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No excuse for moral relativism

| Monday, January 25, 2016

Warning: Spoilers for season one of Bojack Horseman

I’ve spent an inordinate amount of time trying to convince my friends to watch Bojack Horseman. It’s not because it’s hilarious (though it is), or because it features my Hollywood crush Alison Brie (though it certainly, certainly does), but because it makes a really good argument for being a decent human being to a generation that has embraced moral relativism.

This argument comes to a head at the end of the first season. The first ten episodes of Bojack Horseman follow a washed-up horse through hedonistic and nihilistic shenanigans while recounting his life story to his ghostwriter, Diane. At the end of episode 11, a distraught Bojack fresh off a terrifying, revelatory drug trip begs Diane to confirm that he’s somehow still a good person, “deep down.”

“I don’t think I believe in ‘deep down,’” Diane eventually responds. “I think that all you are is just the things that you do.”

In today’s world, where many messages that are meant to be positive — be yourself, all you can do is your best, and so on — can be skewed to rationalize just about any action and lifestyle imaginable (for example, “This is just who I am,” “I just can’t do X”), Diane’s message is a much-needed one.  Religion isn’t exactly thriving among today’s youth for a plethora of reasons, and while that might not be conclusively bad in itself, that means there are less strict principles and values guiding most young people’s lives. I sure don’t have a set of values and principles that feels stable, and I’ve spent more time than I’d like to admit reflecting, “Wow, I feel awful for doing X, and I don’t know why” and “I should feel awful for doing or feeling X, but I don’t and I have no idea why.”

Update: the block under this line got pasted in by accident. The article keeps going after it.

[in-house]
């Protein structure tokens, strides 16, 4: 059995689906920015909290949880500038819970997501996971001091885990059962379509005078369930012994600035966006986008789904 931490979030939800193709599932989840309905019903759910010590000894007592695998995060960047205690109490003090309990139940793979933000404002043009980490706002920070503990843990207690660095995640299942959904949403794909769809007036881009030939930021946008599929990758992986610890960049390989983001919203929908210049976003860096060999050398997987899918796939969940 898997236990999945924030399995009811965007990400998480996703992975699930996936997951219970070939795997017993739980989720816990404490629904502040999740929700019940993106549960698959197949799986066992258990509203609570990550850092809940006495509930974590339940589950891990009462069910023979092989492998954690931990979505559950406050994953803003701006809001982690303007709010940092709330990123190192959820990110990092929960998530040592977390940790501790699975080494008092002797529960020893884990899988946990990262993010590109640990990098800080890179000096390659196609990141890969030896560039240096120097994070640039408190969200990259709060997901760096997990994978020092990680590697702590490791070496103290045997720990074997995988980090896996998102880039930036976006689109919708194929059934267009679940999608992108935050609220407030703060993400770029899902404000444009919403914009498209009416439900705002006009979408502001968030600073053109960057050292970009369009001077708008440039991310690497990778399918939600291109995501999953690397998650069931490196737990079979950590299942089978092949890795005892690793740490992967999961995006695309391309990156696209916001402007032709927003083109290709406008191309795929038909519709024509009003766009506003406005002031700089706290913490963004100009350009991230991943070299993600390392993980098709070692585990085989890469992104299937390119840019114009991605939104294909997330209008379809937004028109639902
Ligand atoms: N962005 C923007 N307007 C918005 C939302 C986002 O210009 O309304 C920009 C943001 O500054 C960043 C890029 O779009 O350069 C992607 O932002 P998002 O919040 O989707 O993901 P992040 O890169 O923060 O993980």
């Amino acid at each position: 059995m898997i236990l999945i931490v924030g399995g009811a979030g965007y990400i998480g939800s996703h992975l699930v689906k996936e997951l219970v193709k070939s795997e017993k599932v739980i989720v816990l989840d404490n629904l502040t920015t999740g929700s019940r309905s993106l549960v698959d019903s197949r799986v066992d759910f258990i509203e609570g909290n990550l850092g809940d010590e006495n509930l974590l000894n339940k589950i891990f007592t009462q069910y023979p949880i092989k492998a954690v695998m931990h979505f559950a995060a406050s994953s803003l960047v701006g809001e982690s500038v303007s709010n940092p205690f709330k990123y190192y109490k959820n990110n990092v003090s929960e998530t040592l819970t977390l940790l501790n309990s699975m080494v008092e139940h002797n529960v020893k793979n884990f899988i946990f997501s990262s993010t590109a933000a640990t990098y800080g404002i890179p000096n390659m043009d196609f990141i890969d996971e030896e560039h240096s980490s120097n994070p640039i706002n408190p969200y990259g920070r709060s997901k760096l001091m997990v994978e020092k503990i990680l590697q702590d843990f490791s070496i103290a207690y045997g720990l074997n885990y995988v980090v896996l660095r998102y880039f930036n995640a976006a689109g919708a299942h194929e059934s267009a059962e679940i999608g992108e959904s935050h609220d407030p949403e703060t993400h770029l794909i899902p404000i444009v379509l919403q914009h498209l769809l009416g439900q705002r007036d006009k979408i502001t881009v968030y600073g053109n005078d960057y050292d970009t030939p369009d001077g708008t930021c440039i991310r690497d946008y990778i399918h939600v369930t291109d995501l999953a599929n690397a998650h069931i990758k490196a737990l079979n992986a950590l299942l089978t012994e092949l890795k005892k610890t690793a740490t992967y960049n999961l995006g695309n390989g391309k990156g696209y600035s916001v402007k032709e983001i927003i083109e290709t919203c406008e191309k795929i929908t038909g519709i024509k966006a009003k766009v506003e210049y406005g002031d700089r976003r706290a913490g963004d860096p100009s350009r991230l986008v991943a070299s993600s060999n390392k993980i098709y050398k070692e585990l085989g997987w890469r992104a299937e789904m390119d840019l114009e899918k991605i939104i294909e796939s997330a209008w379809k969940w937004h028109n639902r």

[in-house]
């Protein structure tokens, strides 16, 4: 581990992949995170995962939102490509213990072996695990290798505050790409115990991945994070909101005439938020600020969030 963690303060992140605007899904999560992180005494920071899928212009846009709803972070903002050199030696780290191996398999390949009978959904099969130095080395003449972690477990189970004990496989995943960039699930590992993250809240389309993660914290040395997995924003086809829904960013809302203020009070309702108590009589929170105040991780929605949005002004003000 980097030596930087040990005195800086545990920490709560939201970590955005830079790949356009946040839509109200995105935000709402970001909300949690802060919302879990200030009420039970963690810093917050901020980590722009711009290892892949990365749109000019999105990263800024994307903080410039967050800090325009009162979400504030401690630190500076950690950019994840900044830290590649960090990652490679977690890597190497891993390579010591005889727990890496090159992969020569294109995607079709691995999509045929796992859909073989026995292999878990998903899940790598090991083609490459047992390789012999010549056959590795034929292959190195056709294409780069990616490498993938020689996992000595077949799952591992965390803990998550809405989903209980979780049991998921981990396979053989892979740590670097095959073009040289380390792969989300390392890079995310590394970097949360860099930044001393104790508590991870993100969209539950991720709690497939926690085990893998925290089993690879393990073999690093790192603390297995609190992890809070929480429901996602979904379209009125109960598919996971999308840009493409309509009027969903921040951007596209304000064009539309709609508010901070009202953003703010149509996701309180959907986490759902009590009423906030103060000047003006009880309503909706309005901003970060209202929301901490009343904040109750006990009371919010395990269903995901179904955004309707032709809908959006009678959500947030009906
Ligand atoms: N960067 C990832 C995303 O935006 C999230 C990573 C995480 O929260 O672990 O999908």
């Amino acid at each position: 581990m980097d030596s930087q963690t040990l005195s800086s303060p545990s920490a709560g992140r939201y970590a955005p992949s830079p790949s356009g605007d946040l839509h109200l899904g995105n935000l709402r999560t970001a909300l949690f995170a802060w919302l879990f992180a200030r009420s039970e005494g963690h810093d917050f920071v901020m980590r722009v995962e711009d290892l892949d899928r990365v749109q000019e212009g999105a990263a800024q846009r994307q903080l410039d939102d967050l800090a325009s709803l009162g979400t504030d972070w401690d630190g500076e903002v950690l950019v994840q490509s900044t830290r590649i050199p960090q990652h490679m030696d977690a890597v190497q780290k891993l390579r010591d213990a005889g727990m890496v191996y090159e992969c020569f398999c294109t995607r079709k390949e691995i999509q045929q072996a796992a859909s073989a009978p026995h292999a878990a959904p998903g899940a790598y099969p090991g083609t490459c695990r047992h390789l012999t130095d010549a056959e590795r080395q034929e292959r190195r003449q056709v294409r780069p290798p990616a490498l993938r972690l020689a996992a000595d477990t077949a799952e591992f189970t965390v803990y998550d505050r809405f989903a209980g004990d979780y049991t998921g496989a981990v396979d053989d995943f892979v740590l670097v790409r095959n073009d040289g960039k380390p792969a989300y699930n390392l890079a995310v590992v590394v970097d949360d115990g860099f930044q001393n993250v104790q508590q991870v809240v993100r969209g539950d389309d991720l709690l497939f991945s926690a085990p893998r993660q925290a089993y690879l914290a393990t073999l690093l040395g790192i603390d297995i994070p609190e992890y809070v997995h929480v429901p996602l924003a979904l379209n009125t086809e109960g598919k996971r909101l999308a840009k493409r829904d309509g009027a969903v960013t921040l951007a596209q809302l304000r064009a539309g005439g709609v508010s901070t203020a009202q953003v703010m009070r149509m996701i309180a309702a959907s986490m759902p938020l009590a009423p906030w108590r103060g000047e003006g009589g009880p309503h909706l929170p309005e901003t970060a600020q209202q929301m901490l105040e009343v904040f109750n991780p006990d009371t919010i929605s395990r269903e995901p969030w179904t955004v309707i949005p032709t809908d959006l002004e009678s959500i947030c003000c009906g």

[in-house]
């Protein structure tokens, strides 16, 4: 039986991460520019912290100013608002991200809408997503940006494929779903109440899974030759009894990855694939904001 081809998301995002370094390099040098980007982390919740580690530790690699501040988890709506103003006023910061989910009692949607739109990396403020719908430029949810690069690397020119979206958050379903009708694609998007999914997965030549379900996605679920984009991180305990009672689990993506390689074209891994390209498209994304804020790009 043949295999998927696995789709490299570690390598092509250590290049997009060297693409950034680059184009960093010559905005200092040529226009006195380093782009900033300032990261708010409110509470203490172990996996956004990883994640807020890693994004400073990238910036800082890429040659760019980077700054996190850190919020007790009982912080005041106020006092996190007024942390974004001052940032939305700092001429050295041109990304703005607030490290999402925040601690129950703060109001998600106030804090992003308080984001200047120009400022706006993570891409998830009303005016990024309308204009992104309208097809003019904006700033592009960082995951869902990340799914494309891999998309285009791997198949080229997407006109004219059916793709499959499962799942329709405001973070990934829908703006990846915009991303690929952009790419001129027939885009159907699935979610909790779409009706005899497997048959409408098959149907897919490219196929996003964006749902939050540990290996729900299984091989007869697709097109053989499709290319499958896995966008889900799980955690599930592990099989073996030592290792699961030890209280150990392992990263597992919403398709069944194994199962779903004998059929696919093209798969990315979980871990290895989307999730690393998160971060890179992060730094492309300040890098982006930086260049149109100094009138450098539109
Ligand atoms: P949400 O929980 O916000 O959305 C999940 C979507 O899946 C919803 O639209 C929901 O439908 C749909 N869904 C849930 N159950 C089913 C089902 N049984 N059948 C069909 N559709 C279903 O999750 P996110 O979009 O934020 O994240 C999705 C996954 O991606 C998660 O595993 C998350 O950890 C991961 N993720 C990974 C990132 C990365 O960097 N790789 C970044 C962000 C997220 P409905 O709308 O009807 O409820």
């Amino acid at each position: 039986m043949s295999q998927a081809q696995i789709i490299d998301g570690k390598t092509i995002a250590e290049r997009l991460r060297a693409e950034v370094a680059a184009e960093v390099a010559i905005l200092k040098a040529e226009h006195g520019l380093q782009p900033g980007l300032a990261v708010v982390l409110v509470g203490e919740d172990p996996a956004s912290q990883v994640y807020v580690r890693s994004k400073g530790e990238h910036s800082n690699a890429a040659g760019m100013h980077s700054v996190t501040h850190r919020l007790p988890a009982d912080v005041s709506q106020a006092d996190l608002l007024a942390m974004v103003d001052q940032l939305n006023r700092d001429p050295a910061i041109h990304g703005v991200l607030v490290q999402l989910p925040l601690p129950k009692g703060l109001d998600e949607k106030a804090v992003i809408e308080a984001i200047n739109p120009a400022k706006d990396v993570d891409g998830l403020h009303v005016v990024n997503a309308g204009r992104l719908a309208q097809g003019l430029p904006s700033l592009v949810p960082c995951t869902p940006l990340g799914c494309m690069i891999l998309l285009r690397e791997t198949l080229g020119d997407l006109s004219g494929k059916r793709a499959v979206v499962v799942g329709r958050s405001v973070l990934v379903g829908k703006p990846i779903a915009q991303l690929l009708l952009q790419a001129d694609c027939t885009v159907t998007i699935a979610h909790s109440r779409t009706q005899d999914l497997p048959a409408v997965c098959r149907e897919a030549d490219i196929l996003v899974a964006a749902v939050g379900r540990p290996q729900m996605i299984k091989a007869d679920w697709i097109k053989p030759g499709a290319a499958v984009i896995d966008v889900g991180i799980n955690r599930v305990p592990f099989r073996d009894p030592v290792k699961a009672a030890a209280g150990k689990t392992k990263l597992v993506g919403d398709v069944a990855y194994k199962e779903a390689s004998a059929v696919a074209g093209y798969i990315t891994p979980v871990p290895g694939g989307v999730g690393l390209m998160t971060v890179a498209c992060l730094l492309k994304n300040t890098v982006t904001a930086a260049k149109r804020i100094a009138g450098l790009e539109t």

But what does feel like a stable and sensible conclusion is that people “are” how they act. Sure, everyone has bad days, weeks, even months, but in the end, there’s no excuse for not being a positive influence in the world. Destroying the destructive “I’m a good person deep down even though I consistently do these bad things and make no effort to change them” mentality is the first step in moving towards a better life. We all have control over our own actions. Learning that from a talking horse may not be the standard procedure, but it sure worked for me.

The views expressed in this column are those of the author and not necessarily those of The Observer.

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  • RandallPoopenmeyer

    I enjoy Bojack Horseman, it is dark, and their lives never seem to get better, but they keep trying.

  • RandallPoopenmeyer

    I enjoy Bojack Horseman, it is dark, and their lives never seem to get better, but they keep trying.

  • Kathryn Dennee

    This is a light shining in a sea of philosophy derived from Buzzfeed culture.